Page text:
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OK I'm a n00b, but I guess 60 km is my "wall".(5 posts)
|OK I'm a n00b, but I guess 60 km is my "wall".||Eug|
Jul 22, 2003 9:45 AM
|Just got a road bike late last year and have been using it more this year. I have been doing lots of short rides, and actually I had never ridden over 50 km. A couple of friends brought me out for my first metric century (well, almost - 95 km).
They took it easy on me, doing about an average of 17 mph over the first half, with speeds ranging usually from 15-21 mph, albeit with me drafting most of the time and sometimes granny-ringing it up the hills. (They tried pushing it to 23 mph a couple of times but I just couldn't do it for any significant distance, even when drafting.) With their slowed pace I could basically keep up. We went for a little under 50 km, stopped for lunch, and then started up again. Still going strong... until about 60 km mark. After that I was totally useless.
The weird part is that going at 15 mph after the 60 km mark I wasn't hugely out of breath, but my legs just refused to go much faster. And the first half was mostly in rain, while the second half was mostly nice weather (not hot and no rain).
I guess I have lots of work to do to work on that endurance. Hope my knees hold up...
|re: OK I'm a n00b, but I guess 60 km is my "wall".||joekm|
Jul 22, 2003 10:44 AM
|First off, for just starting out 60 km is respectable and your speed is fine and will naturally develop over time.
A couple of things come to mind as I read your story. It kinda sounds like you are describing the effects of lactic acid buildup in your legs. You may not have taken on enough carbs and/or liquids. It's also possible that you are trying to turn too tall of a gear. Lower gear/ higher cadence will slow the accumulation of lactic acid. However, it takes time for your system to get accustomed to turning higher rpm (say, around 90 cadence) and lower gear. Took me several months and, for the first few, I didn't think I was making any progress at all.
It's also possible to develop a greater tolerance for lactic acid buildup - I'm currently trying to learn how to go about doing that myself in the hopes that I might be able to climb halfway decent someday.
Anyway....just my thoughts.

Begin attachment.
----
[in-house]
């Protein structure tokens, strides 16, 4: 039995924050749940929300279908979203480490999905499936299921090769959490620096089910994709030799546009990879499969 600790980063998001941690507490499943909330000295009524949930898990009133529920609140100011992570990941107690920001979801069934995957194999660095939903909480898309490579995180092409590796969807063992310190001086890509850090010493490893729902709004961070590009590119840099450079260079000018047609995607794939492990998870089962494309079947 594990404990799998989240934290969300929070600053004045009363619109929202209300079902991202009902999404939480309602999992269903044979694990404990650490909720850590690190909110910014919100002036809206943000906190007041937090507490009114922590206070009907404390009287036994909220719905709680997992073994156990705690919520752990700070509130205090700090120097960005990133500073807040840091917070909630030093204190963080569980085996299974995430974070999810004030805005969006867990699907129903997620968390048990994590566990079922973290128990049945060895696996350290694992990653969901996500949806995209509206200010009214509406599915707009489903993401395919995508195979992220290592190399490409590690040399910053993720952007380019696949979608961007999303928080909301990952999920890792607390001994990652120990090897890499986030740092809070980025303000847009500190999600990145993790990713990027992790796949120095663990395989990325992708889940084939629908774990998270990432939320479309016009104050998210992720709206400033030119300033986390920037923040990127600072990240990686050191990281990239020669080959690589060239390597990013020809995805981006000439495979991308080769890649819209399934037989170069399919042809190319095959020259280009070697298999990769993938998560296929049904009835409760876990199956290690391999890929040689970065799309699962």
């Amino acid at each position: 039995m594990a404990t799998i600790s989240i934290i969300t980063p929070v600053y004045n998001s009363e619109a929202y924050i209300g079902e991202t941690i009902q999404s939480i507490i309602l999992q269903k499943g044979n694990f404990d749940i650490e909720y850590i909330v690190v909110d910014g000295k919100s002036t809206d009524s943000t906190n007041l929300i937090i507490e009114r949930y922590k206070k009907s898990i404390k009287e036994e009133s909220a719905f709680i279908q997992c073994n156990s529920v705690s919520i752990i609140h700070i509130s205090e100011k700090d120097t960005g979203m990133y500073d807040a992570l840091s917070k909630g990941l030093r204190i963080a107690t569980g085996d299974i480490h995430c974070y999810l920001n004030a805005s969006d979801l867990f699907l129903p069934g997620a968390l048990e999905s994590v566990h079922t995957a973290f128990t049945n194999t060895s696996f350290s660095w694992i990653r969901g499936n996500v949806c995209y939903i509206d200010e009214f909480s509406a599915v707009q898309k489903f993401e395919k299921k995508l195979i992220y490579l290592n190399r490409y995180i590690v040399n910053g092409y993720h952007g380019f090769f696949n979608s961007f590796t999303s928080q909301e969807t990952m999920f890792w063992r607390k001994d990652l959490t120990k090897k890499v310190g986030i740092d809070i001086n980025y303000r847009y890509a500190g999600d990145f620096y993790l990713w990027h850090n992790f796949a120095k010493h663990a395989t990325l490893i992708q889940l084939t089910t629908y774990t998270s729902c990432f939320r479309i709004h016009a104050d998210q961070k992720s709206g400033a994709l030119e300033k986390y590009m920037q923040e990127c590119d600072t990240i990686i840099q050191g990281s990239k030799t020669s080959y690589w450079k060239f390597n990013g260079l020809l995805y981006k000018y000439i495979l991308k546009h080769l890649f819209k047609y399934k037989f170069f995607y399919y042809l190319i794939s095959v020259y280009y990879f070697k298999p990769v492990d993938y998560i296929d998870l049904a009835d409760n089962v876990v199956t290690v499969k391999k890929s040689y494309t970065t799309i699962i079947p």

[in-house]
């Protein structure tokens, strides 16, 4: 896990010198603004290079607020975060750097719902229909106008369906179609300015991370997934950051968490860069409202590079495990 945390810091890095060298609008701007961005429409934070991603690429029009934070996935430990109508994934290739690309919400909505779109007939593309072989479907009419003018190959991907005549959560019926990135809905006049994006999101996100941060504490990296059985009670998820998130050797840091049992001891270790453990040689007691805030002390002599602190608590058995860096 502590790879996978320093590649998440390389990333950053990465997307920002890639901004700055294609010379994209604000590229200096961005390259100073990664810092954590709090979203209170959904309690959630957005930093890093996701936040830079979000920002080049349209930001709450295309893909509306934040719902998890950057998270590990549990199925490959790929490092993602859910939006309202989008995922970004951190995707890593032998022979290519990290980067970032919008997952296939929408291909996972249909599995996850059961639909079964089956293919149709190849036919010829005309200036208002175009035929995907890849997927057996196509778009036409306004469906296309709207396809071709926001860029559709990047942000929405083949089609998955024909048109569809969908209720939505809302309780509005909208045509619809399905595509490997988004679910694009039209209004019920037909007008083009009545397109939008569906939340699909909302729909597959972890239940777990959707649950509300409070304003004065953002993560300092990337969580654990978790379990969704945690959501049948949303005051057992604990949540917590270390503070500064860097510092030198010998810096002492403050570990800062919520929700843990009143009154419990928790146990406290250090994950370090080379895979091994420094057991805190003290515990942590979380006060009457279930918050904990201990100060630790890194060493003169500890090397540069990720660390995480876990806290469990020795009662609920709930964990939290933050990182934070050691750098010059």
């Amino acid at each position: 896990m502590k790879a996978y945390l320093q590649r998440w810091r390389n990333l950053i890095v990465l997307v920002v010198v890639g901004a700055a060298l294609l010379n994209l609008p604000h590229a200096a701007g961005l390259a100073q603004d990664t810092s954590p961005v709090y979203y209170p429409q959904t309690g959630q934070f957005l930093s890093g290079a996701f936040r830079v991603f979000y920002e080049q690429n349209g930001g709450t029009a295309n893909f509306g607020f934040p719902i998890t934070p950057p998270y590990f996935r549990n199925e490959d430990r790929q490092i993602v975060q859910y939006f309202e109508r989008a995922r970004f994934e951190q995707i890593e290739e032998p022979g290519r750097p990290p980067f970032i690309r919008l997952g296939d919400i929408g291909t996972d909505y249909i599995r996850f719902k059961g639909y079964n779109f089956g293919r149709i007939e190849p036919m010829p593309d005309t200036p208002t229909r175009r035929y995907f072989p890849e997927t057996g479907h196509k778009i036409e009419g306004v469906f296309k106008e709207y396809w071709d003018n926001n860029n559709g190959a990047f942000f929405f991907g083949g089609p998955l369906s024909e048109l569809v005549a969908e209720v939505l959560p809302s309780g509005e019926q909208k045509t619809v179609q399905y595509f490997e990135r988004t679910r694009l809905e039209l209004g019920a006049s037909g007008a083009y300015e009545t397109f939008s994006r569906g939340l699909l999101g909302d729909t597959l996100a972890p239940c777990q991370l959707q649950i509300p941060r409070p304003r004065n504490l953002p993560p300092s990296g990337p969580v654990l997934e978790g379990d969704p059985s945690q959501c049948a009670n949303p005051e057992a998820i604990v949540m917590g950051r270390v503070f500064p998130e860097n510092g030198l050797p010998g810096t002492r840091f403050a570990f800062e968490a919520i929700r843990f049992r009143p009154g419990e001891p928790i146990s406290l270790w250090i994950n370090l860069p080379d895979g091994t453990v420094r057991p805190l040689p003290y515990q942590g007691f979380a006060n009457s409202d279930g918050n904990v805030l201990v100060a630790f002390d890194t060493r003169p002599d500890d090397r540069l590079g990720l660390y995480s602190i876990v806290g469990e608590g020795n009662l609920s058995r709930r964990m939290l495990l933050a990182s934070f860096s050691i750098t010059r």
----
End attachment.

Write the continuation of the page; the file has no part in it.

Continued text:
|Cadence ~ 100...||Eug|
Jul 22, 2003 12:24 PM
|Actually my cadence was usually around 100ish (except when I was struggling up hills). Part of the reason I am using 165 mm cranks was to make it easier to increase my cadence (and save my knees).
I had a fair amount of carbs as I was going - fruit bars, but they didn't seem to help. However, I was getting a bit dehydrated. I ran out of water for the last 15-20 km. Also, I almost cramped up a couple of times after ~65 km.
It did seem like lactic acid was at least part of the culprit.
|Carb up pre-ride as well||innergel|
Jul 22, 2003 2:39 PM
|If you are losing your carbs at the end of the ride, you probably need to carb up a bit heavier the few days prior to the ride as well. Cutting back your training intensity the week of the rally will help preserve the carbs already in your system and allow you to sustain much longer during the ride.
I'm not quite sure what you mean by "fruit bars", but eating Power or Clif bars and possibly some sort of Gel or Gu pack every 30 mintues or so will help a bunch. I would also consider drinking a sports drink instead of water during the ride.
Talk to the guys you ride with, at the LBS, or do some searching on the web for "eating on the bike". There is a lot of info out there on this exact topic. You'll quickly find out that no matter what your physical capabilities might be, your diet is at least the same importance for riding longer distances.
|Good point, I was a slug before that ride...||Eug|
Jul 22, 2003 3:19 PM
|Good point about the carbing up. For the 2 weeks before the 95 km ride I was on vacation and not riding at all. Lots of restaurant food, some healthy, some not...|| |